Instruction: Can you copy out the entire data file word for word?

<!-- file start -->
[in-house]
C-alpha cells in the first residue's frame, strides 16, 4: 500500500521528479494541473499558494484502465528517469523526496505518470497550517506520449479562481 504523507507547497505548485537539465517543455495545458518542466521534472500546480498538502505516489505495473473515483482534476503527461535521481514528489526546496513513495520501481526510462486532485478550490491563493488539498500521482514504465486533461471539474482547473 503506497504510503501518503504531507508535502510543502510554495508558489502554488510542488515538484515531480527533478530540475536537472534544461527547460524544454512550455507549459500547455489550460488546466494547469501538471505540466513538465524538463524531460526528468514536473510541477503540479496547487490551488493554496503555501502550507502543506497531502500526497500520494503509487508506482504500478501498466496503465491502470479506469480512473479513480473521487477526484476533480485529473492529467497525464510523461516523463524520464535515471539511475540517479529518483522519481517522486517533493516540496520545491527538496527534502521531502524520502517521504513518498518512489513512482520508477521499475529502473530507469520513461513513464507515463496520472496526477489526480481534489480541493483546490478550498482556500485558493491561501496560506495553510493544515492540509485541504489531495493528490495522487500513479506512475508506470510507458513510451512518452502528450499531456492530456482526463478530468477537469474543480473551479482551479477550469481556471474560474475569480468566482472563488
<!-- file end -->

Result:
[in-house]
C-alpha cells in the first residue's frame, strides 16, 4: 500500500521528479494541473499558494484502465528517469523526496505518470497550517506520449479562481 504523507507547497505548485537539465517543455495545458518542466521534472500546480498538502505516489505495473473515483482534476503527461535521481514528489526546496513513495520501481526510462486532485478550490491563493488539498500521482514504465486533461471539474482547473 503506497504510503501518503504531507508535502510543502510554495508558489502554488510542488515538484515531480527533478530540475536537472534544461527547460524544454512550455507549459500547455489550460488546466494547469501538471505540466513538465524538463524531460526528468514536473510541477503540479496547487490551488493554496503555501502550507502543506497531502500526497500520494503509487508506482504500478501498466496503465491502470479506469480512473479513480473521487477526484476533480485529473492529467497525464510523461516523463524520464535515471539511475540517479529518483522519481517522486517533493516540496520545491527538496527534502521531502524520502517521504513518498518512489513512482520508477521499475529502473530507469520513461513513464507515463496520472496526477489526480481534489480541493483546490478550498482556500485558493491561501496560506495553510493544515492540509485541504489531495493528490495522487500513479506512475508506470510507458513510451512518452502528450499531456492530456482526463478530468477537469474543480473551479482551479477550469481556471474560474475569480468566482472563488